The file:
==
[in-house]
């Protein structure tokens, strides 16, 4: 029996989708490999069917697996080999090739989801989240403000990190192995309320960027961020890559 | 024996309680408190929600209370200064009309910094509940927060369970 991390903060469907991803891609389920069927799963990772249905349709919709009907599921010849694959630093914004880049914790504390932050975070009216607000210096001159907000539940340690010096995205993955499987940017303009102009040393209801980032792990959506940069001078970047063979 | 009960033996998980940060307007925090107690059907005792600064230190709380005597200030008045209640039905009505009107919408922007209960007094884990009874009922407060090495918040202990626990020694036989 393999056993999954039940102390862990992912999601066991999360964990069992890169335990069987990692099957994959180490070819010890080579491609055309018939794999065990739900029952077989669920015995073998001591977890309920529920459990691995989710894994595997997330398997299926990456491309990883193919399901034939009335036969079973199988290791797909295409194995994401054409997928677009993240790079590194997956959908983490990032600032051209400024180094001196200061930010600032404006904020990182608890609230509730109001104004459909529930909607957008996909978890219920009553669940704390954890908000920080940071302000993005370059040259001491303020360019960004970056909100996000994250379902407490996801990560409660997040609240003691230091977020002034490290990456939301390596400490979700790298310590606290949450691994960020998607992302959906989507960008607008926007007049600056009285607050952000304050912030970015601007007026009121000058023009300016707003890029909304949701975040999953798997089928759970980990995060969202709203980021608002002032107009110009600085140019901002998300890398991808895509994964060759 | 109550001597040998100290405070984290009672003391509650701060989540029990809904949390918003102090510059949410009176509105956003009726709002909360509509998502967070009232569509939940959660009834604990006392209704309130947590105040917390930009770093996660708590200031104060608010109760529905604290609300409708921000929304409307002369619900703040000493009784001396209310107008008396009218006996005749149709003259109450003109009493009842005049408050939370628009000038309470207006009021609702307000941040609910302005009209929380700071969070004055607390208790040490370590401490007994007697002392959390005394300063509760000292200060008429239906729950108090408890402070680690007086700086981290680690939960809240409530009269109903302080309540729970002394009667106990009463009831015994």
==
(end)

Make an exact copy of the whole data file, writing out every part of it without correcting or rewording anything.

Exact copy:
[in-house]
């Protein structure tokens, strides 16, 4: 029996989708490999069917697996080999090739989801989240403000990190192995309320960027961020890559 | 024996309680408190929600209370200064009309910094509940927060369970 991390903060469907991803891609389920069927799963990772249905349709919709009907599921010849694959630093914004880049914790504390932050975070009216607000210096001159907000539940340690010096995205993955499987940017303009102009040393209801980032792990959506940069001078970047063979 | 009960033996998980940060307007925090107690059907005792600064230190709380005597200030008045209640039905009505009107919408922007209960007094884990009874009922407060090495918040202990626990020694036989 393999056993999954039940102390862990992912999601066991999360964990069992890169335990069987990692099957994959180490070819010890080579491609055309018939794999065990739900029952077989669920015995073998001591977890309920529920459990691995989710894994595997997330398997299926990456491309990883193919399901034939009335036969079973199988290791797909295409194995994401054409997928677009993240790079590194997956959908983490990032600032051209400024180094001196200061930010600032404006904020990182608890609230509730109001104004459909529930909607957008996909978890219920009553669940704390954890908000920080940071302000993005370059040259001491303020360019960004970056909100996000994250379902407490996801990560409660997040609240003691230091977020002034490290990456939301390596400490979700790298310590606290949450691994960020998607992302959906989507960008607008926007007049600056009285607050952000304050912030970015601007007026009121000058023009300016707003890029909304949701975040999953798997089928759970980990995060969202709203980021608002002032107009110009600085140019901002998300890398991808895509994964060759 | 109550001597040998100290405070984290009672003391509650701060989540029990809904949390918003102090510059949410009176509105956003009726709002909360509509998502967070009232569509939940959660009834604990006392209704309130947590105040917390930009770093996660708590200031104060608010109760529905604290609300409708921000929304409307002369619900703040000493009784001396209310107008008396009218006996005749149709003259109450003109009493009842005049408050939370628009000038309470207006009021609702307000941040609910302005009209929380700071969070004055607390208790040490370590401490007994007697002392959390005394300063509760000292200060008429239906729950108090408890402070680690007086700086981290680690939960809240409530009269109903302080309540729970002394009667106990009463009831015994």